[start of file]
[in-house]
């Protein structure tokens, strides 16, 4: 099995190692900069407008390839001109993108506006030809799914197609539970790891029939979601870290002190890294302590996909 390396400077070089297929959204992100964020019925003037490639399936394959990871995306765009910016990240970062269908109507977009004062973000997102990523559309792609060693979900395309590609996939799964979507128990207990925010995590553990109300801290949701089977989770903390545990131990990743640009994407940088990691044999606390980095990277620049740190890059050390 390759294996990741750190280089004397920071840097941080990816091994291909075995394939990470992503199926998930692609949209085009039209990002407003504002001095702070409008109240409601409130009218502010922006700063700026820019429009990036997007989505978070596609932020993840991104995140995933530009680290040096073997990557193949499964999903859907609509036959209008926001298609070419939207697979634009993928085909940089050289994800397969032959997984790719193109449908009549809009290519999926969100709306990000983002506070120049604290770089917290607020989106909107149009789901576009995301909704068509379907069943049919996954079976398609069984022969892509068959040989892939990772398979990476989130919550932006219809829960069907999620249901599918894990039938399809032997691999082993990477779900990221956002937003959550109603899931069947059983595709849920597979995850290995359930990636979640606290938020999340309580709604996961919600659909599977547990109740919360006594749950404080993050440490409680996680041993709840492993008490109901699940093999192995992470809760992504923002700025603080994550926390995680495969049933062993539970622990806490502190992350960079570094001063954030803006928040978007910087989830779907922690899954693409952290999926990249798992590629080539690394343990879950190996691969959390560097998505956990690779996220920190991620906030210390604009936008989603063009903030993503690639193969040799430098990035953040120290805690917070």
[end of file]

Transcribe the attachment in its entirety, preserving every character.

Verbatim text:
[in-house]
């Protein structure tokens, strides 16, 4: 099995190692900069407008390839001109993108506006030809799914197609539970790891029939979601870290002190890294302590996909 390396400077070089297929959204992100964020019925003037490639399936394959990871995306765009910016990240970062269908109507977009004062973000997102990523559309792609060693979900395309590609996939799964979507128990207990925010995590553990109300801290949701089977989770903390545990131990990743640009994407940088990691044999606390980095990277620049740190890059050390 390759294996990741750190280089004397920071840097941080990816091994291909075995394939990470992503199926998930692609949209085009039209990002407003504002001095702070409008109240409601409130009218502010922006700063700026820019429009990036997007989505978070596609932020993840991104995140995933530009680290040096073997990557193949499964999903859907609509036959209008926001298609070419939207697979634009993928085909940089050289994800397969032959997984790719193109449908009549809009290519999926969100709306990000983002506070120049604290770089917290607020989106909107149009789901576009995301909704068509379907069943049919996954079976398609069984022969892509068959040989892939990772398979990476989130919550932006219809829960069907999620249901599918894990039938399809032997691999082993990477779900990221956002937003959550109603899931069947059983595709849920597979995850290995359930990636979640606290938020999340309580709604996961919600659909599977547990109740919360006594749950404080993050440490409680996680041993709840492993008490109901699940093999192995992470809760992504923002700025603080994550926390995680495969049933062993539970622990806490502190992350960079570094001063954030803006928040978007910087989830779907922690899954693409952290999926990249798992590629080539690394343990879950190996691969959390560097998505956990690779996220920190991620906030210390604009936008989603063009903030993503690639193969040799430098990035953040120290805690917070």